Despite having no evidence about the extent of immunity offered by mixing COVID-19 doses, Britain says, it will allow people to be given shots of different COVID-19 vaccines on rare occasions.
In a departure from other strategies globally, the government said people could be given a mix-and-match of two COVID-19 shots, for example if the same vaccine dose was out of stock, according to guidelines published on New Year's Eve. "(If) the same vaccine is not available, or if the first product received is unknown, it is reasonable to offer one dose of the locally available product to complete the schedule," according to the guidelines.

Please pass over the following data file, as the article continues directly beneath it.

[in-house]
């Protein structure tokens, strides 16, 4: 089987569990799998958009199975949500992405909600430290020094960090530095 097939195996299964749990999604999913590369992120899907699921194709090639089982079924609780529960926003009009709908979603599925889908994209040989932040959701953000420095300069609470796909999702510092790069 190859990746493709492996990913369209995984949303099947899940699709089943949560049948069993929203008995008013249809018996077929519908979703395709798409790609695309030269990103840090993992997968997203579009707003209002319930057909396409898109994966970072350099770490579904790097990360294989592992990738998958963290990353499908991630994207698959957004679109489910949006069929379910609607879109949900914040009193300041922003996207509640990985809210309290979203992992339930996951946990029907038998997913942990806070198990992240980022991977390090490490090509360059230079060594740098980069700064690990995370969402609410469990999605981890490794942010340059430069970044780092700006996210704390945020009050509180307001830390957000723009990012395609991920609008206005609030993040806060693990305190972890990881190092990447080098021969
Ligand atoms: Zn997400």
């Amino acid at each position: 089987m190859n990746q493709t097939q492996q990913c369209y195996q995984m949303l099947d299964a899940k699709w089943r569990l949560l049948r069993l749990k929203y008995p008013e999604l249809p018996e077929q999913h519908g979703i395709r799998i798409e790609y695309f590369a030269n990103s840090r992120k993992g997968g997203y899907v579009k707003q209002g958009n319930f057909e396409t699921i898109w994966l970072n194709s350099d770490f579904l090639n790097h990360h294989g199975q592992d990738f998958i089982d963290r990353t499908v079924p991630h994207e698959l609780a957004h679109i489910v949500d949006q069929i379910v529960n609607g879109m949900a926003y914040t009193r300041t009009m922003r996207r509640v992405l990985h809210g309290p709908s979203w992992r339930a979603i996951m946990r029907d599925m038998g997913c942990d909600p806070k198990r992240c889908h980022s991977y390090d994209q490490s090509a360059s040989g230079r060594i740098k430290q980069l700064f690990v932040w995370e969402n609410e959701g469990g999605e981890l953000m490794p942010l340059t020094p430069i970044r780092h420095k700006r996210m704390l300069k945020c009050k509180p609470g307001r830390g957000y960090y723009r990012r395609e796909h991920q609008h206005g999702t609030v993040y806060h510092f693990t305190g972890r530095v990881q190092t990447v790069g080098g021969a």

Mary Ramsay, head of immunisations at Public Health England, said this would only happen on extremely rare occasions, and that the government was not recommending the mixing of vaccines, which require at least two doses given several weeks apart.
"Every effort should be made to give them the same vaccine, but where this is not possible it is better to give a second dose of another vaccine than not at all," she said.
COVID-19 has killed more 74,000 people in Britain - the second-highest death toll in Europe, and health officials are racing to deliver doses to help end the pandemic as fears grow that the health service could be overwhelmed.
(With input from agencies)